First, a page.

Comment Writer Elliott Haywood argues that in some cases, animal rights activism is incompatible with science and conservation, causing a halting of progress in these fields

Written by Elliott Haywood
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Images by Patrick Beznoska

Animal abuse is a sure way to evoke emotional reactions, with, I believe, only the most heartless of people being able to inflict such pain. Yet there is a rising tide of animal rights activism which has become so absorbed by its aim to end any suffering that it now stands in the way of many conservation and scientific aims. Whilst there are certainly issues where animal rights and conservation go hand in hand, veganism being the most obvious, the apparently blind outrage towards issues such as zoos, lab animals, and invasive species culling, is halting our progress in these vital fields.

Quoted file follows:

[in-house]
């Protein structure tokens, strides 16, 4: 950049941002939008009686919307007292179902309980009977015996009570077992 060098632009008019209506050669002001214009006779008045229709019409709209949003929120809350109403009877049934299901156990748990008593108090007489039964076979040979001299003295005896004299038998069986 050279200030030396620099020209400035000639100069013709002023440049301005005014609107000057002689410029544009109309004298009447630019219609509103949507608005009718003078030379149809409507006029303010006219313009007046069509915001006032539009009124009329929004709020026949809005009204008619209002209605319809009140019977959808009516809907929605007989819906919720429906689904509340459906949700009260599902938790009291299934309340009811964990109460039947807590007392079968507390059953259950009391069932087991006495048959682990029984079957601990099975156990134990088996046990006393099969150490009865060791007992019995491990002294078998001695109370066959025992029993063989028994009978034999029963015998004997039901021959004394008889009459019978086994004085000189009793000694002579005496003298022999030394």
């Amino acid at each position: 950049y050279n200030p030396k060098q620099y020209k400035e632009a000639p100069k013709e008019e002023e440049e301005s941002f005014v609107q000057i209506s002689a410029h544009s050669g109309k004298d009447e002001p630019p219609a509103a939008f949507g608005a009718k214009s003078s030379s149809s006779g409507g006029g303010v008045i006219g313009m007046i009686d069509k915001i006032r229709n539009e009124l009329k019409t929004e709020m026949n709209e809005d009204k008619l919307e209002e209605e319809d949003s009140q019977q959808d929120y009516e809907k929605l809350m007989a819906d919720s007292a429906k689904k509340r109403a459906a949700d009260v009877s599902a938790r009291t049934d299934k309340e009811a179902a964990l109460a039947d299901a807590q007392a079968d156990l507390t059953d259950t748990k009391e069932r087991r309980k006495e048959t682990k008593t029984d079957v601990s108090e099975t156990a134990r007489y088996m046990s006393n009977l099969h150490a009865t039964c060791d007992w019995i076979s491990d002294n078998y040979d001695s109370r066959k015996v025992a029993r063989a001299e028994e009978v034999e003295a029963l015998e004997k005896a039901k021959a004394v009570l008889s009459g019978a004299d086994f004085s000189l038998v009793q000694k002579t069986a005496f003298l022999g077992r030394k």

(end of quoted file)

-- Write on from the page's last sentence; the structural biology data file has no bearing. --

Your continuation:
To the animal rights activists, zoos are seemingly cruel prisons, which use claims of education and conservation to shroud their poor conditions where animals are not behaving naturally, and exist solely for the entertainment of onlookers. Yet with high standards of care and contributions to conservation a legal requirement, zoos are less of a prison block, and more of a vital lifeline for our endangered species.

Zoos are less of a prison block, and more of a vital lifeline for our endangered species

Organisations such as PETA claim that the educational benefit of zoos is not real education because the animals are not in their natural habitat, using the all-or-nothing fallacy to argue that if the education is not perfect, it is not worth it. They advise that if ‘you want to learn about animals, watch a nature documentary,’ yet from my own experience, the ability to see a living animal is far more engaging and exciting than watching the TV.